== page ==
The government has promoted their use because they reduce medical costs and the burden on patients, and many manufacturers have entered the market.’ Until 2011, the percentage of generic drugs used was 40%, but by 2009 it had risen to nearly 80%.

Many generic drug makers are small to medium-sized companies and don’t have many production lanes; when they finish making drug A, they clean that lane to make drug B, and so on. They are operating at near their limits, so they are probably more prone to mistakes.”

However, drug shortages had been occurring even before that.

The drug shortage began with the Cefazolin Shock that occurred in February 2007. Cefazolin is an antibacterial drug used to prevent infection during surgery. Cefazolin is an antibacterial drug used to prevent infections during surgery, etc. The bulk drug is imported from overseas.

Nichi-Iko imported the drug. Nichi-Inko discovered that the API it imported was contaminated with a foreign substance, and the supply of the drug was stopped for nine months. At the time, Nichi-Iko had a 60% share of the domestic market for cefazolin, so when the supply stopped, there was a huge panic.

Subsequently, Nichi-Iko was found to be illegally crushing and reprocessing tablets that had failed quality tests, and was ordered to cease operations. As a result, a drug shortage ensued. In October, another major generic drug manufacturer, Sawai Pharmaceutical, was also found to be involved in drug fraud and is now voluntarily recalling its products.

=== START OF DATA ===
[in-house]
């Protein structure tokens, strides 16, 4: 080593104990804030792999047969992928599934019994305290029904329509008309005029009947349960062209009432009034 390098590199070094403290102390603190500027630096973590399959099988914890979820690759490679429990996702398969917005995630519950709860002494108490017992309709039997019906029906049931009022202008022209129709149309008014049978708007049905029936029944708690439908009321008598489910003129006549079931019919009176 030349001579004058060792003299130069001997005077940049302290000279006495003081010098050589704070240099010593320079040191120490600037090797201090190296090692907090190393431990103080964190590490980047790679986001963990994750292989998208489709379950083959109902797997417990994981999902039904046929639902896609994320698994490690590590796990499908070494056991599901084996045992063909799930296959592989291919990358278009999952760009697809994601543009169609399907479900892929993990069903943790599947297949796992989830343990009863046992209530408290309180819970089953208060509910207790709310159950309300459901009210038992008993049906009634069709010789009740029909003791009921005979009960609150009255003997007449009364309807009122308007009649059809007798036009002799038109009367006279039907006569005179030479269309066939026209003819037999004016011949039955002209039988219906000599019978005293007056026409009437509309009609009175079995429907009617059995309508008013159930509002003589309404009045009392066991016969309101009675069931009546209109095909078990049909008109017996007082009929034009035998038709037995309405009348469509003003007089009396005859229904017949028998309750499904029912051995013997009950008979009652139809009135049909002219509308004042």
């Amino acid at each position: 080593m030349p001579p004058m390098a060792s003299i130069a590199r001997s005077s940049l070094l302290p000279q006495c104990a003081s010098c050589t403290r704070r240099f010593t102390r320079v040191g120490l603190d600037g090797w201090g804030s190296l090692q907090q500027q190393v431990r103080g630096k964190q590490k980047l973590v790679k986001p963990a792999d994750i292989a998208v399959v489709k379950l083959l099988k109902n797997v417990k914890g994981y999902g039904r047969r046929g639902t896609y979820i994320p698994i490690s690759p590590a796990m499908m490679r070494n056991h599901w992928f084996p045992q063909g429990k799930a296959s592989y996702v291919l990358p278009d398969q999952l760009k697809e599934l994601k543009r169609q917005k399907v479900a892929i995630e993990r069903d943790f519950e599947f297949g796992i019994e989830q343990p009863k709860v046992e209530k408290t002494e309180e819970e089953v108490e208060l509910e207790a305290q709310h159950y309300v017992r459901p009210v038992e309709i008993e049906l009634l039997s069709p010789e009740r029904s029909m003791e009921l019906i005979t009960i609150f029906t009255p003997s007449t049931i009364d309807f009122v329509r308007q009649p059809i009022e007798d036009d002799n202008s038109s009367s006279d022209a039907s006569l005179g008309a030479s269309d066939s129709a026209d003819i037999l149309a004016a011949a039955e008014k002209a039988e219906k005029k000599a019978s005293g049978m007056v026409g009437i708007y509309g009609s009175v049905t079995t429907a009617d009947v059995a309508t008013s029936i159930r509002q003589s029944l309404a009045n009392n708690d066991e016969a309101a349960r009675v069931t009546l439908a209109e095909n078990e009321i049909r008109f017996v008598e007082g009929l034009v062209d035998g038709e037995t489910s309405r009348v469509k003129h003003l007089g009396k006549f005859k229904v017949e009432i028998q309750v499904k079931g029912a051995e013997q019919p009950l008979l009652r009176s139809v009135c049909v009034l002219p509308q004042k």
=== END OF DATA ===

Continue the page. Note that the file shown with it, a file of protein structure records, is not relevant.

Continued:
Fraud also uncovered at Sawai Pharmaceutical, the largest generic drug manufacturer

The world is fighting over medicines… Shortage of “cancer drugs” and “diabetes drugs

The shortage of medicines is not limited to Japan, according to Mr. S. In the United States, the shortage of medicines has been a problem since 2011.

According to the U.S. Food and Drug Administration (FDA, similar to Japan’s Ministry of Health, Labor, and Welfare), there is an ongoing shortage of 191 drugs, including antibiotics, cancer drugs, and anesthetics.

“With the global shortage of medicines, people are fighting over them. Japan, with its low drug prices, may end up “outbidding” other countries.

Japan was unable to obtain vaccines for the COVID-19 crisis, and a similar situation is occurring with various medicines.

There were already shortages of Abraxane, a drug used to treat pancreatic cancer, and Leuprorelin, a drug used to treat prostate and other cancers.

One of the most pressing problems facing relatively large hospitals that receive acute care patients is the shortage of globulin, a blood product. This drug is used to treat Kawasaki disease and Guillain-Barré syndrome, but since it is now used to treat a wide range of diseases, it is difficult to obtain the necessary quantities.”

Diabetics are also at risk.

A diabetes drug called GLP-1 receptor agonist is in short supply because it is now being used in cosmetic clinics for weight loss, which has not been approved in Japan.

Amid the global shortage of drugs, Japan, with its low drug prices, may be “outbidding” the rest of the world…

The shortage of medicines is caused by a combination of various factors. Minister of Health, Labor and Welfare Takemi’s request to pharmaceutical companies,

Minister Takemi’s request to drug companies is superficial. Unless the fundamental problems are solved, it will be difficult to maintain universal health insurance.

Mr. S. is very critical.

In order to avoid losing out to foreign competitors, it is necessary to increase subsidies to the pharmaceutical industry and make Japan an attractive market for foreign drug makers.

This may not be the time to be spending the budget on tax cuts for one year only.

Click here for the website of DSJP, a database on the supply status of ethical drugs.

  • Interview and text by Izumi Nakagawa